We don't talk much about ageing at TreeHugger, but most everyone has a grandparent or parent who is coping with ways of living with old age.
It's not pretty but it's coming to all of us. This small show, called Stigmas, is a collection of wooden chairs that have been adapted in such a way as to prompt reflection on issues of ageing.
Photo: B. Alter
Each of the chairs has been adapted to reflect problems of mobility and cognitive functioning. But its creator, Paul Chamberlain, has taken these everyday domestic objects and highlighted the issues in a quirky and sympathetic way.
The Adjustable Chair (left, above) has a saw attached so that the legs can be altered in length. With restricted mobility and dexterity, suddenly steps become too high and chairs can be too low. The Danger Chair (right) has bright tape on the front and back, signaling where the edges of the chair lie. Another one, the Wayfinder, has a small compass in the middle of the seat, because the elderly will have to compensate for lost orientation and balance.
Photo: B. Alter
The Sit Chair has the word Sit on the seat. This is a reminder that the elderly can become confused and forget where they are going or what they are doing.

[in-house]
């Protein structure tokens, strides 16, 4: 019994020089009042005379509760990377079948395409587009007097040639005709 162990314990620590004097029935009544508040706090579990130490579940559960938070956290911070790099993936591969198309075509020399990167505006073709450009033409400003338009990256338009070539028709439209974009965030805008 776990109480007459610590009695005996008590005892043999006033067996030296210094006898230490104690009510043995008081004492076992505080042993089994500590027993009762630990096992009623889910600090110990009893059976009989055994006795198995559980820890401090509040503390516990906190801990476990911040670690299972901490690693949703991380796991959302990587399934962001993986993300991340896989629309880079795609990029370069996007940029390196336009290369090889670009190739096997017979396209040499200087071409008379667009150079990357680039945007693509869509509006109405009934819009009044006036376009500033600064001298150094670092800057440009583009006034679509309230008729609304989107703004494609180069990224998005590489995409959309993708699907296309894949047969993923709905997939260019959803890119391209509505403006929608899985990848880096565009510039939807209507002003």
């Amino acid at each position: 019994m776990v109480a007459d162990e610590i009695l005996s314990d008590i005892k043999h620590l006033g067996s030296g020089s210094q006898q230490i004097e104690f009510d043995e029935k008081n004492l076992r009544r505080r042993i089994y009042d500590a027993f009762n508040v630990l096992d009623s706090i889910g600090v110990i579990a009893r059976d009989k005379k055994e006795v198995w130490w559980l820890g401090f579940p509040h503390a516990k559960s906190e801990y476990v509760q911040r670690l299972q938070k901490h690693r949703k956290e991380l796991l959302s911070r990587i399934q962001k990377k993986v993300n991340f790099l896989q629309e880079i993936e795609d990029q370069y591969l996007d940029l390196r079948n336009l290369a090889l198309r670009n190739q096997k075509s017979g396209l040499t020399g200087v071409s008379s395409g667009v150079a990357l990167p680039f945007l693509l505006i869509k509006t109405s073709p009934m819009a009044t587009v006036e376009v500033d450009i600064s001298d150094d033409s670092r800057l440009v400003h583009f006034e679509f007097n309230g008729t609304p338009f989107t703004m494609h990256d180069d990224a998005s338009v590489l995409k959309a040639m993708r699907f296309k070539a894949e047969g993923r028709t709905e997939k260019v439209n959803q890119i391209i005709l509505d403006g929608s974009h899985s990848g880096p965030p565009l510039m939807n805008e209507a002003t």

Paul Chamberlain is a professor at Sheffield Hallam University as well as a furniture maker. He is working on creative strategies for the development of future living environments in which people of all ages and abilities can live with a sense of empowerment and dignity.
He has designed the show to "provide an opportunity for older people to participate and help us better understand the issues of ageing that might inform the design of future products and living environments to enhance quality of life in later life. The collaboration has provided an opportunity to reflect on the cultural aspects of ageing."